Supply Chain Management

Supply chain refers to the network of organizations linked by movement of goods through various stages of production, storage and delivery until it becomes available to the final consumer.

Supply chain management (SCM) is a step by step integrated and coordinated process of movement of goods from raw materials stage all the way to the final product which is distributed to the final customer.

Supply chain management consists of three main flows which are product flows, financial flows and information flows. Product flow refers to the flow of products through the supply chain process. For example, products can move from raw material form to manufacturer to wholesaler to retailer and eventually to the final consumer. Financial flow refers to financial matters concerning purchasing and sale of products such as credit terms and payment schedules. Information flow refers to flow of information with regards to purchase and sale of products which move throughout the supply chain management process.

Within the strategic management process (SCM), management decision making and activities are usually grouped into strategic, tactical, and operational levels.

Strategic level – At the strategic level, a “big picture,” high level and long-term decisions with regards to supply chain management (SCM) are made in relation to the organization as a whole. Such decisions may include allocation of resources, consideration of partnerships and consideration of product life cycle (PLS) management.

Tactical level – At the tactical level, medium-term decisions are made on the subject of supply chain management (SCM) of the business. Such decisions may be on matters with regards to inventory, production and transportation.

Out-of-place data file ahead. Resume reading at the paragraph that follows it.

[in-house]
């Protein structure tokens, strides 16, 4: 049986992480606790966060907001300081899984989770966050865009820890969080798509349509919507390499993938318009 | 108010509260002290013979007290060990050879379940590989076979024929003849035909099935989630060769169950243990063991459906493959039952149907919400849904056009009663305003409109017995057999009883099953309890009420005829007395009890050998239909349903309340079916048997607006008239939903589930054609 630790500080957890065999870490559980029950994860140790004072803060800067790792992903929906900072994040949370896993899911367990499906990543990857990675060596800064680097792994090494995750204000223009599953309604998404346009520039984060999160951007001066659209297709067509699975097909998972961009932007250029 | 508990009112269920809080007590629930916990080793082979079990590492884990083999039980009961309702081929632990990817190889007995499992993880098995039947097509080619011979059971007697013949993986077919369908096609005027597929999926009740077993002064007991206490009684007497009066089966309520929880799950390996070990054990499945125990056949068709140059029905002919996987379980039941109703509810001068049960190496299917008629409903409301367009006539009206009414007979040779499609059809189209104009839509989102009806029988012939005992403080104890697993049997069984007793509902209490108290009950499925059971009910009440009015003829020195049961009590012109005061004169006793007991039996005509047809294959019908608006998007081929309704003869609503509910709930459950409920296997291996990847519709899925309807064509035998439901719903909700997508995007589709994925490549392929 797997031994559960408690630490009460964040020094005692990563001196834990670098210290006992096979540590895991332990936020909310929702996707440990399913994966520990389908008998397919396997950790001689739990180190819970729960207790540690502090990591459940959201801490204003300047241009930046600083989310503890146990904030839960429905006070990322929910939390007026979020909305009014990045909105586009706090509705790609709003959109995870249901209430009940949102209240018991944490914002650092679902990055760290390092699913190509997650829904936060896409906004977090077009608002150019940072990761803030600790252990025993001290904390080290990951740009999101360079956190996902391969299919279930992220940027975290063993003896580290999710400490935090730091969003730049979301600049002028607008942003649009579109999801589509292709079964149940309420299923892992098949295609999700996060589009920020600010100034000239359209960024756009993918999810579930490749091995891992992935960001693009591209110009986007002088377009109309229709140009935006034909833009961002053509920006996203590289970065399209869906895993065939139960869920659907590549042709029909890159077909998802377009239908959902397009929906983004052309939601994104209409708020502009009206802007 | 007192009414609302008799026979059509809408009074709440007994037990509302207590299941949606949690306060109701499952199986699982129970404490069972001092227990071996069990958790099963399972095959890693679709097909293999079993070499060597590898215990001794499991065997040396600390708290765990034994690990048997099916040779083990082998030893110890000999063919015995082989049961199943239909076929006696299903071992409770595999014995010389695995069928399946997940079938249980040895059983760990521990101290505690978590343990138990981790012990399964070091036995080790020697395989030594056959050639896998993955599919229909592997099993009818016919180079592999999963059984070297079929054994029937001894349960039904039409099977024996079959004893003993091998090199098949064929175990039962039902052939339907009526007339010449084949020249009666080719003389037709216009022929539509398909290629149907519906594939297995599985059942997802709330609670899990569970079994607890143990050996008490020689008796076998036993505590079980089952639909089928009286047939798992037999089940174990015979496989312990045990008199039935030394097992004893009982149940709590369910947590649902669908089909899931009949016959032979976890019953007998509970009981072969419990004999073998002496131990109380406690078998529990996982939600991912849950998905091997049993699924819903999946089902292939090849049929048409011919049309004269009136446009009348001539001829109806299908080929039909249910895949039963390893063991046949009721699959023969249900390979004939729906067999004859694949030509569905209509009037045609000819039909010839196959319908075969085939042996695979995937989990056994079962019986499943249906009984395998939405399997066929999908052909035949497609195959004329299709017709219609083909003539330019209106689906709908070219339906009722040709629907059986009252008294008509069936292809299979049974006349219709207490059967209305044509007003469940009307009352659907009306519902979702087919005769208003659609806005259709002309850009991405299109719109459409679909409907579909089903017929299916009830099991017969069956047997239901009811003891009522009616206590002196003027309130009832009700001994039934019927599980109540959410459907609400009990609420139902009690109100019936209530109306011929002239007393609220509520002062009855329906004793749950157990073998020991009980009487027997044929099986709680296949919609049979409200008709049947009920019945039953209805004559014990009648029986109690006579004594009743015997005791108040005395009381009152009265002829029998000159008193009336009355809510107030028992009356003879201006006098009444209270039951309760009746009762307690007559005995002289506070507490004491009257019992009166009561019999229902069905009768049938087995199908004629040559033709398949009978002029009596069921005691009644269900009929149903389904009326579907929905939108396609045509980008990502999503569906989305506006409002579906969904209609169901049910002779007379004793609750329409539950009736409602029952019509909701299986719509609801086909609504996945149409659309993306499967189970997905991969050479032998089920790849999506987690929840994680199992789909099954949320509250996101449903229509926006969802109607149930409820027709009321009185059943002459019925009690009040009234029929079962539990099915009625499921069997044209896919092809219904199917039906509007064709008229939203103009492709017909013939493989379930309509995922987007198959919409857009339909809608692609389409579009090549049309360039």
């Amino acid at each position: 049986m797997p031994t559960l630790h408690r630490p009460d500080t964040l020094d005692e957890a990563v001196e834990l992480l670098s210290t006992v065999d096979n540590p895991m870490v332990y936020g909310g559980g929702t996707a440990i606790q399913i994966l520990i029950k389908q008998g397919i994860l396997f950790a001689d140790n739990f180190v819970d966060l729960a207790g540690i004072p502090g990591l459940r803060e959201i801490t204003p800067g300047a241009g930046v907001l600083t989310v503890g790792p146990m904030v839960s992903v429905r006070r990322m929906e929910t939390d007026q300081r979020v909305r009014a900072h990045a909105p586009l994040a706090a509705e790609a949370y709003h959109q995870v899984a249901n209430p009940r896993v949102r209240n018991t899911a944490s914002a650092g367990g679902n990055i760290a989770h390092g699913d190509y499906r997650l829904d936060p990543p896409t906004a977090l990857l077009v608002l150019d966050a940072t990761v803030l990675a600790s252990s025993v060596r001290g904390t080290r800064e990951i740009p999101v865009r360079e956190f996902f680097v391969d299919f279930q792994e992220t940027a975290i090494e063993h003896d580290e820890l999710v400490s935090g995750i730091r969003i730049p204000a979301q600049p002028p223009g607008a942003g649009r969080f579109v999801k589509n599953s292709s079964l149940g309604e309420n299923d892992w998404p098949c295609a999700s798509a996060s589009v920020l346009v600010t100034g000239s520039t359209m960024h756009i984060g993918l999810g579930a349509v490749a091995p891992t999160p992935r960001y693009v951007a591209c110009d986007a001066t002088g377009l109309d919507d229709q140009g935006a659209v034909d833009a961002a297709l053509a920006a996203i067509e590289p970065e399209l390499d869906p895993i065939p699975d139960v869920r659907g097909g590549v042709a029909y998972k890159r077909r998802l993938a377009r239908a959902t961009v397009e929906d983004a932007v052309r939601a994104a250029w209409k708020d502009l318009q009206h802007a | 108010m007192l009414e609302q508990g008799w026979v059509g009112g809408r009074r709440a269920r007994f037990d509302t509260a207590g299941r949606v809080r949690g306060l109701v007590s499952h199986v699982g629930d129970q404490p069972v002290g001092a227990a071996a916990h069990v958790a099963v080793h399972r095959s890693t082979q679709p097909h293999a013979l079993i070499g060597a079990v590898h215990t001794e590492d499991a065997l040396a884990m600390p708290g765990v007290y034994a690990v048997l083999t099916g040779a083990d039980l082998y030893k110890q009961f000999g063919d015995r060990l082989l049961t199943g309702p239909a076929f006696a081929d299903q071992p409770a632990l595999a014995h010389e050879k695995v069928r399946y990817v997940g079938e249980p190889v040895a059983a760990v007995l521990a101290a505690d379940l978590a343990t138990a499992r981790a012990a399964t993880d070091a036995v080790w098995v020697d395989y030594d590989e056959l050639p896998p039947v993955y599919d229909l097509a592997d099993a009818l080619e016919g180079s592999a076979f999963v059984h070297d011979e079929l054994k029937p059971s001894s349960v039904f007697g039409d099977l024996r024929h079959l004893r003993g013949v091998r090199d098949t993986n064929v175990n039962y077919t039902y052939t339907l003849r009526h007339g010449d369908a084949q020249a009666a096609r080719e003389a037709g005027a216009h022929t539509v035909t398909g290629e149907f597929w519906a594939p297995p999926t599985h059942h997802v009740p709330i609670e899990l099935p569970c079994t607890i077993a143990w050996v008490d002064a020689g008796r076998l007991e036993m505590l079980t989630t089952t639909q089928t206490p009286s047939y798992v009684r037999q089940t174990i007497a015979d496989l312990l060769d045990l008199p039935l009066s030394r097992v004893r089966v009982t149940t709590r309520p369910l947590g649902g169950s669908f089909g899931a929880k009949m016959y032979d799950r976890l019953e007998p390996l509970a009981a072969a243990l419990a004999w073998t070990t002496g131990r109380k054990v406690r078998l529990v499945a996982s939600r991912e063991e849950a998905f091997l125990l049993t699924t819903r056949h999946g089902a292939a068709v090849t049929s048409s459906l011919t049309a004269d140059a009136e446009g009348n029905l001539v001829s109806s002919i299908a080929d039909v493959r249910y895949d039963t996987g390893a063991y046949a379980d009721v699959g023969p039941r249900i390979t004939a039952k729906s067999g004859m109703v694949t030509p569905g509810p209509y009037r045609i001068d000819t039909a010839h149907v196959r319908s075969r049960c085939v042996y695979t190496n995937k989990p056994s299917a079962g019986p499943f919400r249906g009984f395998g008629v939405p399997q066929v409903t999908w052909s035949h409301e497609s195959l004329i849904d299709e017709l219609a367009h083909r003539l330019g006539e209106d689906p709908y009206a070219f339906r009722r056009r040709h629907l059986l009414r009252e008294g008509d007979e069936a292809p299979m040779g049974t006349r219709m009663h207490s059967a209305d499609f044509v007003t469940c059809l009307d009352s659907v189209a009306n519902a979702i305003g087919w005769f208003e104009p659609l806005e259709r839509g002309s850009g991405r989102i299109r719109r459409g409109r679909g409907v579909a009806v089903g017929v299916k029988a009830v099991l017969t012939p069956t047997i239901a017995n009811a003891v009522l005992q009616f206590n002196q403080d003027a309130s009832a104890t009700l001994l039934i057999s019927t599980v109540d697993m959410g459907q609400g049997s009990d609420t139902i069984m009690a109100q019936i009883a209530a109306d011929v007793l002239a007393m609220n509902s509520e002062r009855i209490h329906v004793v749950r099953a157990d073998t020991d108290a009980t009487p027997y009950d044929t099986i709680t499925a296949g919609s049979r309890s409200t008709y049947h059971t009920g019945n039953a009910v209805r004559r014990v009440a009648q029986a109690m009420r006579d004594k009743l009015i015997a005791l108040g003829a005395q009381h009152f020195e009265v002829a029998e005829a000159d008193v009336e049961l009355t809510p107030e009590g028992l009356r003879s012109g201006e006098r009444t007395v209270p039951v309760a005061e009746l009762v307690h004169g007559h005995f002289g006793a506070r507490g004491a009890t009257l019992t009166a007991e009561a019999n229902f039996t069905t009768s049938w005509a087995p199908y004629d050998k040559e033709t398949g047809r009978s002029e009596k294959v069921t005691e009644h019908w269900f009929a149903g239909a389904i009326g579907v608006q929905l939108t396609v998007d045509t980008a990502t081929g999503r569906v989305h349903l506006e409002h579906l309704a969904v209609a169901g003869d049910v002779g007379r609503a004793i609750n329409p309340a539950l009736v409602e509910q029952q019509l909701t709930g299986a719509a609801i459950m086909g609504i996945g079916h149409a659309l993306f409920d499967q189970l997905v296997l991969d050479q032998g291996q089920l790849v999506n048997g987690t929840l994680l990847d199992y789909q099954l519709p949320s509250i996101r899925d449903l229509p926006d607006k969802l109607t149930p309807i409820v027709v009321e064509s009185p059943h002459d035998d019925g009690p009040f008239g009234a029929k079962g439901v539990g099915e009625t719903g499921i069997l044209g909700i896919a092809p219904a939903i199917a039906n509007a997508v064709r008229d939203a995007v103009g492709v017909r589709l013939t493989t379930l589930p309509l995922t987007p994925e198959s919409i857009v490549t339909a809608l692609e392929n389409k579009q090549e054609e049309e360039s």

Operational level – At the operational level, day-to-day short-term decisions are made with regards to supply chain management (SCM) of the enterprise. Operational level decisions may concern matters such as daily delivery and production.

The distinction between tactical and operational level decisions is often vague within organizations. This occurs because to meet daily orders (which occur at an operational level) organizations need to allocate resources (which occurs at the tactical level). Therefore, as with any other framework, various levels of decision making provide guidance for effective supply chain management (SMC) which should be supplemented with common sense and intuitive guidance.

There are numerous supply chain management software available, which significantly simplify supply chain management within organizations. Furthermore, the Internet has made communication within supply chain much more easier and faster compared to pre-Internet times.

Effective supply chain management (SCM) can decrease costs associated with supply management activities such as transportation, storage and packaging costs. This can contribute to obtaining  a competitive advantage over peers.

 

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